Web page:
~ I like the ambition of caping the CMJ at the two high and narrow points, however I suspect the cost and difficulty of constructing the necessary serious engineering while keeping the m’way system below functioning makes these plans unlikely to be fulfilled. I do think however that cantilevering lightweight structures from the existing structures of the Upper Queen St, Symonds St, and K’Rd bridges on either side would almost certainly be both structurally and financially viable as well as architecturally exciting and offer interesting and useful commercial space; shops, cafes, and bars etc [great views- especially form the K'Rd bridge]. Like a 21st century version of the shops on Ponte Vechio in Florence or the old London Bridge! Or more prosaically like 21stC versions of the clip-ons on the Harbour Bridge. These would provide both weather and noise protection as well as interest for pedestrians and therefore go a long way to helping to repair the severance caused by the huge place-destruction of the motorway system.
~Great ideas on new parklets and re-forged pedestrian connections are to found on the map above too; these are necessary and affordable improvements that should be explored and made quickly.
~And AT really needs to come to the cycling party by giving over the outermost lane of the over-wide and over-fast Ian McKinnon Drive to connect Upper Queen St to the northern end of the new Grafton Gully route under Newton Rd. Here. Planters, maybe some barriers, a bit of paint, and a chat with their colleagues at NZTA to form the short connection under the Newton rd bridge with a two lane: Proper joined up off road network all the way from the sea to the heart of the west!
Let us know what you think.
This morning NZTA reported some run-of-the-mill snarfus on their big Auckland motorway system via Twitter, below
Matt took the opportunity to suggest they improve their communications to include more forms of transport available in Auckland, in particular the Rail network that they do help fund to operate [but weirdly are barred from funding new capital works on the rail network- even ones that would lower the net operating cost]. And this was their reply. Very good to see and certainly look forward to it becoming a reality:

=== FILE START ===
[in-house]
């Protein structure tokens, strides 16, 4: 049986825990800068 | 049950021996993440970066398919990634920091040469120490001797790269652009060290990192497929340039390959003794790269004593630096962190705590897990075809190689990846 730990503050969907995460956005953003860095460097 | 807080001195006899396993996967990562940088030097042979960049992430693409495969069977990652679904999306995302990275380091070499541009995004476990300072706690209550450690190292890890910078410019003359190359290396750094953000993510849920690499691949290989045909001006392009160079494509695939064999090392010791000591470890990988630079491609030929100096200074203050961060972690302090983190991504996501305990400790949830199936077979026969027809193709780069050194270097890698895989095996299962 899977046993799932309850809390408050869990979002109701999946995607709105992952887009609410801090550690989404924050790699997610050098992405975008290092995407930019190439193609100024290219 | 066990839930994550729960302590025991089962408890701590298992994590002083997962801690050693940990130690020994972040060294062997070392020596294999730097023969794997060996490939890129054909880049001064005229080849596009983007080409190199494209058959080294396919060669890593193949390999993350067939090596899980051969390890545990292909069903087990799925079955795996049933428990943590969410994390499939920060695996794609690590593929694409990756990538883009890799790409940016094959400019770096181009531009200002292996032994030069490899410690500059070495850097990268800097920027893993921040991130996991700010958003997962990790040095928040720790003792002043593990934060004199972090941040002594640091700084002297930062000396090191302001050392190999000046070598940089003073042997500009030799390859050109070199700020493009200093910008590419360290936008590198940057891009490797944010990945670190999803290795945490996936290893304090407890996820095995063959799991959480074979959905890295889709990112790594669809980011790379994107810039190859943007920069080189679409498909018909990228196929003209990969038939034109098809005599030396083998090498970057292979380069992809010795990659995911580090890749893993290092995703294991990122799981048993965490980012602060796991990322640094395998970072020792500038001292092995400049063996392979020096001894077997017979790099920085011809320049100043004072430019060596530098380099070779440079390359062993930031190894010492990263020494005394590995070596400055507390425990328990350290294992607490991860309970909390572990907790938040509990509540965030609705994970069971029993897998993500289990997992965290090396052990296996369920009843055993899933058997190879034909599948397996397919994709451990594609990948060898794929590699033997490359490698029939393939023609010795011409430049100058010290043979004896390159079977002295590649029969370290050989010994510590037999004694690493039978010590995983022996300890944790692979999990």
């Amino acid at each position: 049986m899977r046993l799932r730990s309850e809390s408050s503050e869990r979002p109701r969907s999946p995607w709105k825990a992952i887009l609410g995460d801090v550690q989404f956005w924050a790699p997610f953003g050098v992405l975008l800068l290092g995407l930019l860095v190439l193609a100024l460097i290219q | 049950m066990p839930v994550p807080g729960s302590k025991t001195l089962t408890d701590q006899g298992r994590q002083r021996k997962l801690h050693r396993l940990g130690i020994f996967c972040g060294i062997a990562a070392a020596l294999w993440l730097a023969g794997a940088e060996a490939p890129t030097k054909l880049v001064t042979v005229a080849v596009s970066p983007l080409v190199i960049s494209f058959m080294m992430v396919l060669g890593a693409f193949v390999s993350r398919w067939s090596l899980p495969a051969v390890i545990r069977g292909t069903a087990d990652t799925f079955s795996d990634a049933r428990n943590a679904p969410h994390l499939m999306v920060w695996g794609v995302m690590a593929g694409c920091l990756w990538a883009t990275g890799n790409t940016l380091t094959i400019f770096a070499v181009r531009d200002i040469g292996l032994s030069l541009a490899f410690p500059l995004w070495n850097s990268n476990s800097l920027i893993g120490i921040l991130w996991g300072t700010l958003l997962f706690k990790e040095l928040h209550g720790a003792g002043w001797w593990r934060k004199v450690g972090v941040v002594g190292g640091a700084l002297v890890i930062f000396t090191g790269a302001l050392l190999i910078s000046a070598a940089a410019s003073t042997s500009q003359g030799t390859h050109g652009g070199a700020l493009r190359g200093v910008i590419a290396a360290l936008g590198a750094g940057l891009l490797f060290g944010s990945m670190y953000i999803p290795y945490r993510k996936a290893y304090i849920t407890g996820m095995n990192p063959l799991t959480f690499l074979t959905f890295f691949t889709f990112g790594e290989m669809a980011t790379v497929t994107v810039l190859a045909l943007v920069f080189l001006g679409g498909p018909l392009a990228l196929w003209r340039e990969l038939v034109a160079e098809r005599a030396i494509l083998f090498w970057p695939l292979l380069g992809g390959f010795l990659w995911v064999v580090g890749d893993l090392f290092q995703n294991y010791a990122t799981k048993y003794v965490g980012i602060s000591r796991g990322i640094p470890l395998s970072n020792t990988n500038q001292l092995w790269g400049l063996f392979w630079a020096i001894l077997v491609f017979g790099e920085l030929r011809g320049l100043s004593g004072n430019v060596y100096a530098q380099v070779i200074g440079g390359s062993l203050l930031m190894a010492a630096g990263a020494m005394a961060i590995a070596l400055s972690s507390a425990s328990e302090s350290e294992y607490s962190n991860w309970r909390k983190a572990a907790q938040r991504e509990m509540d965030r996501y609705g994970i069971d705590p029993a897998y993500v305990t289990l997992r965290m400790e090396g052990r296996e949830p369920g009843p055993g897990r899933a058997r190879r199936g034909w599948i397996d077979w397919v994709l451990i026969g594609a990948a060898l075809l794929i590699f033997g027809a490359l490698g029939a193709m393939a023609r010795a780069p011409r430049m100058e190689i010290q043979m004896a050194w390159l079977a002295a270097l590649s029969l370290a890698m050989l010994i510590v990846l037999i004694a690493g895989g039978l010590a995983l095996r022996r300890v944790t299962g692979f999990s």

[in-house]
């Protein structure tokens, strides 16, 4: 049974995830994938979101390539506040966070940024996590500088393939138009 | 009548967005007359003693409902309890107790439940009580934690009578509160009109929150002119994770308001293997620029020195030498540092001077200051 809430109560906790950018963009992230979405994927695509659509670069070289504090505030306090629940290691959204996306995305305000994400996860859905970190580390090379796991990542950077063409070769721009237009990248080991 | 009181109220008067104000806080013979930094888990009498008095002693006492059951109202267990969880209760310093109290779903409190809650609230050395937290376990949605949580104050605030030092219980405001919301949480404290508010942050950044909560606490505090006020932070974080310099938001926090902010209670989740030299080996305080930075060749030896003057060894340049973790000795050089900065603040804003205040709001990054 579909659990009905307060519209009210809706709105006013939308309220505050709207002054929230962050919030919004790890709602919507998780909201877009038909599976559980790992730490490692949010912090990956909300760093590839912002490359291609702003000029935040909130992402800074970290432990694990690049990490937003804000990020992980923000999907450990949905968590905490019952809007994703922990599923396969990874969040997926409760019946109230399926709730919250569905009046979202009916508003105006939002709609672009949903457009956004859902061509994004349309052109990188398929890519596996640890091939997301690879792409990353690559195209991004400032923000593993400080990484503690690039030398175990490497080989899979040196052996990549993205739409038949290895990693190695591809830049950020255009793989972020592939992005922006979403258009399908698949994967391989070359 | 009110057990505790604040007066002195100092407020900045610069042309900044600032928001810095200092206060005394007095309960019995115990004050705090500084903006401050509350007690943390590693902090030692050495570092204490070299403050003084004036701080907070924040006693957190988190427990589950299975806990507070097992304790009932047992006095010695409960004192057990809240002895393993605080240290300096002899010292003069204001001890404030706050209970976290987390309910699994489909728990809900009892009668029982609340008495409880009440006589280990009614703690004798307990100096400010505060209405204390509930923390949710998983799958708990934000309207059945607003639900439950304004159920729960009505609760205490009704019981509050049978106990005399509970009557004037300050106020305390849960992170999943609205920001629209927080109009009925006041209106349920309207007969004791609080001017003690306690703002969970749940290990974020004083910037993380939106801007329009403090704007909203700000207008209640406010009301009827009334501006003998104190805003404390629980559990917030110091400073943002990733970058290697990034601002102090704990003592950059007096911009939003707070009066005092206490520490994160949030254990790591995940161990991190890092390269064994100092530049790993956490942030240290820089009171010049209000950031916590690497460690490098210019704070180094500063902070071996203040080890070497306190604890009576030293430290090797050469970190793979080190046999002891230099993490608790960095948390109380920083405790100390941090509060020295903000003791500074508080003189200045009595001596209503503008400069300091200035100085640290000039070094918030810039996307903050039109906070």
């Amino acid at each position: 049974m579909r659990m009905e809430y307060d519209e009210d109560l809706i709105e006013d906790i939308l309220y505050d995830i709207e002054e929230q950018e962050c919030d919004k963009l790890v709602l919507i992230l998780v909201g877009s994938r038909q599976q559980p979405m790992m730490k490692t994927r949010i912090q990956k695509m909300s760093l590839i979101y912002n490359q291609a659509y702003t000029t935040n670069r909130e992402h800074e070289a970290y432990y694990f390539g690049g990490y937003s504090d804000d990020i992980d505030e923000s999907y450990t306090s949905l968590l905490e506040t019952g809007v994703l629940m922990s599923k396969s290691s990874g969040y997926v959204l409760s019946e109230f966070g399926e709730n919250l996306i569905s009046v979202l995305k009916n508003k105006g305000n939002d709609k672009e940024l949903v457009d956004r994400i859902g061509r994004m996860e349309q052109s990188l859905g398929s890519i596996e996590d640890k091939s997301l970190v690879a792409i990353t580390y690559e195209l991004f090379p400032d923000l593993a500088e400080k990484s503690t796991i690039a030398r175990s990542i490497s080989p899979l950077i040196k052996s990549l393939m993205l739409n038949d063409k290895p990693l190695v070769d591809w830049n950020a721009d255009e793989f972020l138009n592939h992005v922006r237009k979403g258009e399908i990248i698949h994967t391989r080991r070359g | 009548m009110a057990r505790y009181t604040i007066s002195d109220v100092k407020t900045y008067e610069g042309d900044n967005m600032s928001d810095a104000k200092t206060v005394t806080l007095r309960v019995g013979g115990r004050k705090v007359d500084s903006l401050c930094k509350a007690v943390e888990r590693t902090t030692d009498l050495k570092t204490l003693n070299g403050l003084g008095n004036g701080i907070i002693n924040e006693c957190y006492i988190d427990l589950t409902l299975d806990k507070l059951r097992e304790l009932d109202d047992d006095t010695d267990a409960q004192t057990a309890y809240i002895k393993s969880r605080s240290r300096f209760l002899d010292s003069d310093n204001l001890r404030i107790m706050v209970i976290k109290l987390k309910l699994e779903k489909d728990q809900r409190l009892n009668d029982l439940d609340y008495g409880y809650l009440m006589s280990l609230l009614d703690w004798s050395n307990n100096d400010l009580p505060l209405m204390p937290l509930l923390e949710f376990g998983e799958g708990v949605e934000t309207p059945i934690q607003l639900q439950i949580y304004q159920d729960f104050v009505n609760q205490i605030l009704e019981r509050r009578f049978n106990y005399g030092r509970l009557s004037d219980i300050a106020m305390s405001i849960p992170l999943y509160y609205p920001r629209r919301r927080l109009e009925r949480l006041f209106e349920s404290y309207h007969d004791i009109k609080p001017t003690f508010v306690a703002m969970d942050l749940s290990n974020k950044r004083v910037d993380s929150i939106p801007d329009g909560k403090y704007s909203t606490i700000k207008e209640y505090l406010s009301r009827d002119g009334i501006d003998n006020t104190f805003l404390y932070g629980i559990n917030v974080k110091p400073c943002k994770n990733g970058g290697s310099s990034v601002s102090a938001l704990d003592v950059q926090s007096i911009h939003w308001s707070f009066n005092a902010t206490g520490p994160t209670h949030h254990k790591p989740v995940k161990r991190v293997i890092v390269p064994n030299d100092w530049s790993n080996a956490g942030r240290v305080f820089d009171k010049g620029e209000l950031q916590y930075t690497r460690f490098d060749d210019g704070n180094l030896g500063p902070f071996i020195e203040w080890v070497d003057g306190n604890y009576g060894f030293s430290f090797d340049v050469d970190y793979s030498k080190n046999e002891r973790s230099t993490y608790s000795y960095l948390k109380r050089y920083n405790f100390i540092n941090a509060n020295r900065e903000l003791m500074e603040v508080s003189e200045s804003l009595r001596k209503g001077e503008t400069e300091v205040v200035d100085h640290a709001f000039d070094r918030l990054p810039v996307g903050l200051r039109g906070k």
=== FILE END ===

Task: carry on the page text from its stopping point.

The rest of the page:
Here’s the full conversation:
I also took the opportunity to help improve one of NZTA’s earlier tweets:
It would be better if my addition was able to more of a suggestion than quite so blunt and clipped but I ran out characters. Perhaps in order to be more concise on social media NZTA should just use a nice colloquialism like this tweeter last week:
Munted: that is both a concise and precise description of traffic in Auckland often, especially when it rains, or on a Monday, or a Friday or…. well anytime and for many reasons. Despite, or rather because of, the billions that continues to be spent on the motorway system. Time for the clever people at our ‘Transport Agency’ to be unleashed fully onto all modes and systems, not just State Highways, and not just in their communications.
Pretty much anyone who has driven along State Highway 16 in recent times would have noticed the massive amount of construction going on with almost half of the entire motorway affected by works. Once the St Lukes interchange upgrade gets under way soon then I believe every single trip along the motorway will be affected by works in some way.
The works are made up of a number of separate individual projects that all form part of the Western Ring Route. They include the St Lukes Interchange, the Waterview Connection, the causeway upgrade, the Te Atatu Interchange upgrade and the Lincoln Rd interchange. Most of these have only really visibly got under way over the last year or so however the last of those, the $100 million Lincoln Rd Interchange is has been going on for some time, starting in late 2010. That’s about 3½ years ago.
There has definitely been progress and we now have a massively oversized interchange that has been completed (I don’t have any photos sorry but you should really see the westbound off-ramp which is up to four lanes wide). As a side note, I understand one of the reasons the interchange is so big is that the former Waitakere City Council weren’t clear on their land use planning for Lincoln Rd (which is a disaster) so the interchange was basically designed to be as big as possible to cater for potentially massive growth. While most of the interchange itself has been completed, the work seems to be primarily focused on widening the motorway either side of it including the Henderson Creek and Huruhuru Creek bridges. Once those have been completed the motorway on either side will be three lanes each way plus there will be bus shoulder lanes.
Overall the NZTA say the project isn’t due to be completed until 2015 but here’s the thing, that’s quite different to what was said when they started the project. Back in 2010 they said in a FAQ with the press release.
Q: How long will it take?
A: Construction will begin imminently and will be completed by 2013.